Recent years have seen an explosion in demand for psychological therapies worldwide.
In the UK alone, 1.4 million were in therapy in 2017.
And with good reason..
Research shows that 8 out of 10 people are better off after therapy, than the average person who does not have therapy. That’s a higher rate of effectiveness than antidepressants, sleeping pills, and most medical treatments.
But who are the individuals behind this cultural phenomenon? And what can we learn from their work?
In this lecture series, we’ll explore the key ideas and individuals that have shaped modern approaches to psychotherapy.
You’ll learn how these insights can benefit your own life, but also your ability to help others too. Want to give this experience as a gift to someone else? Check out our gift vouchers.
In the world of psychotherapy, John Bowlby was — and to some extent still is — an ambiguous figure. Trained as a psychoanalyst, and with a powerful academic mind, he was keen to place his discipline on a firm scientific footing.
In his attempts to do so he alienated the psychoanalytic community, who felt that he had sidelined the role of the unconscious, and replaced the experiential creativity of mind with a mechanistic model. I shall describe this history, and then outline where I see the role of attachment in contemporary psychotherapeutic thinking. I shall address the themes of mentalising, the ‘ambiguous therapist’ (ambiguity again!), epistemic trust and the neurobiological underpinnings of the therapeutic relationship. I will conclude with some guidelines for the practice of attachment-informed psychodynamic psychotherapy.
Professor Jeremy Holmes was for 35 years Consultant Psychiatrist/Medical Psychotherapist at University College London (UCL) and then in North Devon, UK, and Chair of the Psychotherapy Faculty of the Royal College of Psychiatrists 1998-2002.
He is visiting Professor at the University of Exeter, and lectures nationally and internationally. In addition to 200+ peer-reviewed papers and chapters in the field of psychoanalysis and attachment theory, his books include John Bowlby and Attachment Theory, (2nd edition 2013) The Oxford Textbook of Psychotherapy (2005 co-editors Glen Gabbard and Judy Beck), Exploring In Security: Towards an Attachment-informed Psychoanalytic Psychotherapy (2010, winner of Canadian Goethe Prize) , and The Therapeutic Imagination: Using Literature to Deepen Psychodynamic Understanding and Enhance Empathy (2014) and Attachment in Therapeutic Practice (2017, with A Slade).He was recipient of the Bowlby-Ainsworth Founders Award 2009. Music-making, gardening, Green politics and grand-parenting are gradually eclipsing his lifetime devotion to psychoanalytic psychotherapy and attachment.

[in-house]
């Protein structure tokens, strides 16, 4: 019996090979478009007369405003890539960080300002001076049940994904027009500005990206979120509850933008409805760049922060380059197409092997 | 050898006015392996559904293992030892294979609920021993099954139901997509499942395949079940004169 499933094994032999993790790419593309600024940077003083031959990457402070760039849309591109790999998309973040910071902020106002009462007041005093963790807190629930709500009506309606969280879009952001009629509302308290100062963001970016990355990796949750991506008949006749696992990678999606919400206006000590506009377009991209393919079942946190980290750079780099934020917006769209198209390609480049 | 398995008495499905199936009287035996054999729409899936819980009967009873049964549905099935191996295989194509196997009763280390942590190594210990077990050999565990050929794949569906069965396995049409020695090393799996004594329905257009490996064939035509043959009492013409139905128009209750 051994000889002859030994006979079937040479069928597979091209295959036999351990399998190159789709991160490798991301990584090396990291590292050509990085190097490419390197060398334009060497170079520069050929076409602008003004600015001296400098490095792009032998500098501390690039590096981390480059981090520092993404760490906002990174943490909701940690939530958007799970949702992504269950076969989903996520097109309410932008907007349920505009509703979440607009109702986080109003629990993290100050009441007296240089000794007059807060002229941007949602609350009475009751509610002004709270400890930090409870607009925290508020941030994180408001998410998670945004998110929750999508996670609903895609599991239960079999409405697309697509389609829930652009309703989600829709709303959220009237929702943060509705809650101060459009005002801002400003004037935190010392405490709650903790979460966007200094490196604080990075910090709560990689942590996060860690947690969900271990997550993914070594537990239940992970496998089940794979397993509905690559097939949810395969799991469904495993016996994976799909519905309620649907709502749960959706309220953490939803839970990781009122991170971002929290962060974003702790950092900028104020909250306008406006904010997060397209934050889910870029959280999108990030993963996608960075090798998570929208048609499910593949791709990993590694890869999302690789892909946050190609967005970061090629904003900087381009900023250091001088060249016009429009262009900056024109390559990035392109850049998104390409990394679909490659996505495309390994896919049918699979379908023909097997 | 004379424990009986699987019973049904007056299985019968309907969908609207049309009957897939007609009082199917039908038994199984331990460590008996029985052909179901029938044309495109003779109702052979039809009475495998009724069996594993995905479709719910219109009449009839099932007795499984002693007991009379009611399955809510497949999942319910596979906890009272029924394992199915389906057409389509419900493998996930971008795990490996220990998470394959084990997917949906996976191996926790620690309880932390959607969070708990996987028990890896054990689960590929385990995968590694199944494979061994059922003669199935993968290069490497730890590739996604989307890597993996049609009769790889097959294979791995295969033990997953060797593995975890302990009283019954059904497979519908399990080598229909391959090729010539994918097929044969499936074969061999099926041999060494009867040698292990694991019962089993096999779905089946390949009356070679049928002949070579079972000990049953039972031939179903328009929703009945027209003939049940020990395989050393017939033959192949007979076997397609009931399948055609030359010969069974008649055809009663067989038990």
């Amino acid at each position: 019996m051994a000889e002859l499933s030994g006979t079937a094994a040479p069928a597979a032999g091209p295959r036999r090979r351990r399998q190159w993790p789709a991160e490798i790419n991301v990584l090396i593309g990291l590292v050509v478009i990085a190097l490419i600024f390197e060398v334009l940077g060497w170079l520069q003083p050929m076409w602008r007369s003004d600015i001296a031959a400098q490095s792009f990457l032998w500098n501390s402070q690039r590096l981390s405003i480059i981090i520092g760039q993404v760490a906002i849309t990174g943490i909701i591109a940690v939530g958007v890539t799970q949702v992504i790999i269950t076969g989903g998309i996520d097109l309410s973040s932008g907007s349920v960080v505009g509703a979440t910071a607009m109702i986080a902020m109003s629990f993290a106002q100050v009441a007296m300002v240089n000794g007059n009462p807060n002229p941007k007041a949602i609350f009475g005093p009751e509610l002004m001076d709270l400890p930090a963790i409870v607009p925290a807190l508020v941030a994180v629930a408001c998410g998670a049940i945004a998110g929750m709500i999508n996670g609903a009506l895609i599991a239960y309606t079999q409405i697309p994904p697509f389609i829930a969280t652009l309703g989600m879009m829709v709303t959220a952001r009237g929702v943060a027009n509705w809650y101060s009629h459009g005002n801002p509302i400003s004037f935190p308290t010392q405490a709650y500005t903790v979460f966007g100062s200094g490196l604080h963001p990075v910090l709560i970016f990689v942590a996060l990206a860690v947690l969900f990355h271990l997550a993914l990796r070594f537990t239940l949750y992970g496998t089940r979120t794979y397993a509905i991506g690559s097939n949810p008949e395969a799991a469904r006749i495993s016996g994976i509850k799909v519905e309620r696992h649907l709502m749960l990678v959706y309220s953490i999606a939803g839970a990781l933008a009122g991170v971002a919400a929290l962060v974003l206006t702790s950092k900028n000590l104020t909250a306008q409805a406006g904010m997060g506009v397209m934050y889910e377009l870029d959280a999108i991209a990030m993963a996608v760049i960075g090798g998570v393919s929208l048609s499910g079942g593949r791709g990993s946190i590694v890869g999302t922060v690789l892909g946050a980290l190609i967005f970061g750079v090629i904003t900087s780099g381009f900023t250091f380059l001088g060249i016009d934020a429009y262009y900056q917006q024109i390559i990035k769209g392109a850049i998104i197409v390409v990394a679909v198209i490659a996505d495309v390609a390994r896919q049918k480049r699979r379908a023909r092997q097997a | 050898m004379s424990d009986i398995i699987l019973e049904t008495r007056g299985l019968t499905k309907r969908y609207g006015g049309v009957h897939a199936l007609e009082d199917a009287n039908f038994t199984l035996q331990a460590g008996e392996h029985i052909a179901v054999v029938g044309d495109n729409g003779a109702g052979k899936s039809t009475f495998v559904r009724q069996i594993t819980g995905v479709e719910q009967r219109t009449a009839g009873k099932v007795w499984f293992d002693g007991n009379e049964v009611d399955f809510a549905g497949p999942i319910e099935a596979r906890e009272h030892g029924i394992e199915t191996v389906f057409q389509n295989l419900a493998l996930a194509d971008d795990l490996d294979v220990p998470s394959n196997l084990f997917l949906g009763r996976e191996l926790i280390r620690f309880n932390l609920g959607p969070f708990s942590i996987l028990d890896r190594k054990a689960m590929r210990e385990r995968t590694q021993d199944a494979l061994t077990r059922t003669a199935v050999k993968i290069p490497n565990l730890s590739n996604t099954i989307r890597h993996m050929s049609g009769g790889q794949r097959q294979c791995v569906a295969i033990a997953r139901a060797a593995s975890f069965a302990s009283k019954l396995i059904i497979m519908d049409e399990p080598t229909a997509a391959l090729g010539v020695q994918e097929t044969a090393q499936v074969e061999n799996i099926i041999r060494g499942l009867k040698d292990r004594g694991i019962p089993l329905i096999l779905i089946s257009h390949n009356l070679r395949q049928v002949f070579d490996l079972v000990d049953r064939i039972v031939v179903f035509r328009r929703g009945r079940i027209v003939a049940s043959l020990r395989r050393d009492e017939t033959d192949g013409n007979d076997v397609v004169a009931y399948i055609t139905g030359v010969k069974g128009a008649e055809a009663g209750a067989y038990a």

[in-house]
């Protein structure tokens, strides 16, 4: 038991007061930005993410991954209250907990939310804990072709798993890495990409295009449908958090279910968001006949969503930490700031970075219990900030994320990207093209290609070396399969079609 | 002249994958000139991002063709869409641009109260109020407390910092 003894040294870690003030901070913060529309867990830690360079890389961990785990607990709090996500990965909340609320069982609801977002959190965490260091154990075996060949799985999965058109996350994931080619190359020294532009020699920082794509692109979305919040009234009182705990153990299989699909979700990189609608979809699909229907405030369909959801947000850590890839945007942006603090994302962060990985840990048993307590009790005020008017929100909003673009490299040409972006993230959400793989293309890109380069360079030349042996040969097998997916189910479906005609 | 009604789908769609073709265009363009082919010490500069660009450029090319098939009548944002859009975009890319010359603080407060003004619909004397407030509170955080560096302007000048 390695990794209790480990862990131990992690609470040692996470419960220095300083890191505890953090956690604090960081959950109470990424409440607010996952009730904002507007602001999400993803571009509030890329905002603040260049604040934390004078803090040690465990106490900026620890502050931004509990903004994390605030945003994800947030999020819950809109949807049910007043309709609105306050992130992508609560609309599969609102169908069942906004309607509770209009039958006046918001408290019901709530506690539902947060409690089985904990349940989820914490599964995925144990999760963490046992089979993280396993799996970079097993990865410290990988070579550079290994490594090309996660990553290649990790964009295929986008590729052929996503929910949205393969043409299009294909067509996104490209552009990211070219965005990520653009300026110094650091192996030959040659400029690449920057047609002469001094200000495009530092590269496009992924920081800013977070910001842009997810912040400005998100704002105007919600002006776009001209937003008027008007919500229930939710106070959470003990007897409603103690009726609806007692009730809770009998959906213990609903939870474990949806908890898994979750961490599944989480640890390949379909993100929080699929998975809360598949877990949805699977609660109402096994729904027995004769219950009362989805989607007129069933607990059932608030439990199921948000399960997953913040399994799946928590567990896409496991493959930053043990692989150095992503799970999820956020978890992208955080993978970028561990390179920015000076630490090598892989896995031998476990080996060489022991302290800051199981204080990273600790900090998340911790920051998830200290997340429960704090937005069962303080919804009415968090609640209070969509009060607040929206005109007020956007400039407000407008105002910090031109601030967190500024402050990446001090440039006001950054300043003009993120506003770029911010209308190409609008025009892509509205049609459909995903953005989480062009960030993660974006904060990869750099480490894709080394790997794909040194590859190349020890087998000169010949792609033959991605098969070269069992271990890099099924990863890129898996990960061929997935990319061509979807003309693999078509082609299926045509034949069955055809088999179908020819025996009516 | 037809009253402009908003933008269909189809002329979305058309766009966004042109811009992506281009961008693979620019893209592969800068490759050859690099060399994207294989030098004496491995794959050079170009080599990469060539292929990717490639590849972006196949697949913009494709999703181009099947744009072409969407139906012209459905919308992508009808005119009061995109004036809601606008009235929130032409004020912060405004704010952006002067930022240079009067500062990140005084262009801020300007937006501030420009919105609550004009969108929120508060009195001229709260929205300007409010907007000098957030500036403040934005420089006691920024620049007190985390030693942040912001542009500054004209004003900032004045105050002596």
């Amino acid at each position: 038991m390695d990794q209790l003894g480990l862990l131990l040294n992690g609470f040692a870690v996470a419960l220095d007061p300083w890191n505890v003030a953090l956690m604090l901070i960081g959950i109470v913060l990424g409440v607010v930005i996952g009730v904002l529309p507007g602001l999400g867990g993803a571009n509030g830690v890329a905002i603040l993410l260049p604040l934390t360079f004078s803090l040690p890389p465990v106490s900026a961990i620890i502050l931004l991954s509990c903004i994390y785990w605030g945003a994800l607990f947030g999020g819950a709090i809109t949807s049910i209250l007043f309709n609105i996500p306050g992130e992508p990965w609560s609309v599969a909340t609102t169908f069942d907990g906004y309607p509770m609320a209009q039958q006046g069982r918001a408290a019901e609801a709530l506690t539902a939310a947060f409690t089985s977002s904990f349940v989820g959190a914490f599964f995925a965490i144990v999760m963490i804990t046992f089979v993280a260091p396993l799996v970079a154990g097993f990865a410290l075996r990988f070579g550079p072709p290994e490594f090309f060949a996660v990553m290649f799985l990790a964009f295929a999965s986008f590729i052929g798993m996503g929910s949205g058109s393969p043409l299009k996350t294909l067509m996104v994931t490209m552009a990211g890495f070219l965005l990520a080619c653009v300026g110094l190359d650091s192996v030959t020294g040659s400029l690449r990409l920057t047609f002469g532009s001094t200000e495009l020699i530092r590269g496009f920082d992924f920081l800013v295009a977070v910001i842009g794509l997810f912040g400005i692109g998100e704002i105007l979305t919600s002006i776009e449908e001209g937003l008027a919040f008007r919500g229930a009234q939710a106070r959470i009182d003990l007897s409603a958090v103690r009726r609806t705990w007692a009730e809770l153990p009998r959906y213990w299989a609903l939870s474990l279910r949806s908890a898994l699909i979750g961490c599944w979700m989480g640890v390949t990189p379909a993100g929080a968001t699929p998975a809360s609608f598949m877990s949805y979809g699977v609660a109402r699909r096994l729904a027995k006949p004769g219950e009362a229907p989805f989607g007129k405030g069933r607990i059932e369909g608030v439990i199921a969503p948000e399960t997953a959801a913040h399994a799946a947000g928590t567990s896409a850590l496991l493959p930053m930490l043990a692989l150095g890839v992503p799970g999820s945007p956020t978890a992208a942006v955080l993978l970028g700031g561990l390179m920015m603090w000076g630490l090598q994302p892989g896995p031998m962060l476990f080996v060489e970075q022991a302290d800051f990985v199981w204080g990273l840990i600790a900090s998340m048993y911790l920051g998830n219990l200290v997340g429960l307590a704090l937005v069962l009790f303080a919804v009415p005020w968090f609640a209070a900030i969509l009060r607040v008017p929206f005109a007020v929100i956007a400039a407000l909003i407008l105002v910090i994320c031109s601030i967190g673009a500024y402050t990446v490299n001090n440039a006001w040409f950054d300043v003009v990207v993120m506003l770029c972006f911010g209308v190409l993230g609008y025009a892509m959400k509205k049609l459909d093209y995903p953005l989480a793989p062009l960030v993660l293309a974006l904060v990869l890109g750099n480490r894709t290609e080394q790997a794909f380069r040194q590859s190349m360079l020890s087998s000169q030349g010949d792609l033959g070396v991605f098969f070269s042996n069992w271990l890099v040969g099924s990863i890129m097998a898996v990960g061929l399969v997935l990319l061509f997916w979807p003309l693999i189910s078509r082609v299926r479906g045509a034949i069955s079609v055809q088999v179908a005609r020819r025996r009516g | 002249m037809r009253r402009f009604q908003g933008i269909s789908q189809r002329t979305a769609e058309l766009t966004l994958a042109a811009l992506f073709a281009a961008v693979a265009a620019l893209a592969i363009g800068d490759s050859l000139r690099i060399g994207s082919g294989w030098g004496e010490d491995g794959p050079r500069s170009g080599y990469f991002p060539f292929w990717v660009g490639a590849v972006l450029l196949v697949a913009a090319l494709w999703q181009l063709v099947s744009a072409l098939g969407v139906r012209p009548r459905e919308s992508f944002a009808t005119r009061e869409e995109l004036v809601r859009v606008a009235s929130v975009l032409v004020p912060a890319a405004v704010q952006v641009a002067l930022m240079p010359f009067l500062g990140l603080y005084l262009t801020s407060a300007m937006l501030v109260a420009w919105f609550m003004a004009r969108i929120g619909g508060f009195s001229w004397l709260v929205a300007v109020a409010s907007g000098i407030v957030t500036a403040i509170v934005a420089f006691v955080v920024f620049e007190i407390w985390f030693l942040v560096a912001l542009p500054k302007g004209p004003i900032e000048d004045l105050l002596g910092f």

Drawing on over a century of international Nietzschean scholarship, this talk will discuss some of the unexplored psychological reaches of Nietzsche’s thought, as well as their implications for psychotherapeutic practice.
Nietzsche’s philosophy anticipated some of the most innovative cultural movements of the last century, from expressionism and surrealism to psychoanalysis, humanistic psychology and phenomenology. But his work on psychology often remains discarded, despite its many insights.
Addressing this oversight, and in an age of managerialism and evidence-based practice, this talk will help to redefine psychotherapy as an experiment that explores the limits and intricacies of human experience.
Manu Bazzano is a psychotherapist in private practice and a visiting lecturer at Roehampton University, London. He facilitates seminars and workshops internationally on Zen and Phenomenology. His books include Buddha is Dead (2006); After Mindfulness (2014); Zen and Therapy (2017); and Nietzsche and Psychotherapy (2018). You can find out more about his work at: www.manubazzano.com.
The era of Carl Rogers and his colleagues was one in which the ideas of Sigmund Freud, BF
Skinner and their successors were predominant. But one or two incidents when Rogers was
working with veterans led him to ask the question “What is actually helpful to clients?” and
the first empirical research into therapeutic effectiveness was born.
Client-Centred Therapy – now more usually termed Person-Centred Therapy – was based on
that research and is still based on the premise that a spirit of open-ness and enquiry is
important. However, the hypotheses developed as a result of that research have now been
tried and tested over many years and have given us a clear theoretical map on which to base
This presentation will introduce the theory and practice of Person-Centred Therapy.
Participants will be encouraged to engage with the presenter, ask questions and enter into
Janet Tolan has worked in counselling and psychotherapy since 1979, as a volunteer, as a full time counsellor, as leader of Counselling courses at City College, Manchester and as head of the Masters Programme at Liverpool John Moores University.
She has also worked in Management Development and Team Development for organisations as diverse as Manchester Airport and Salford Social Services. Janet now has a small private practice, working with individuals, couples, groups and teams – and also enjoys playing bridge, dancing salsa and singing jazz.
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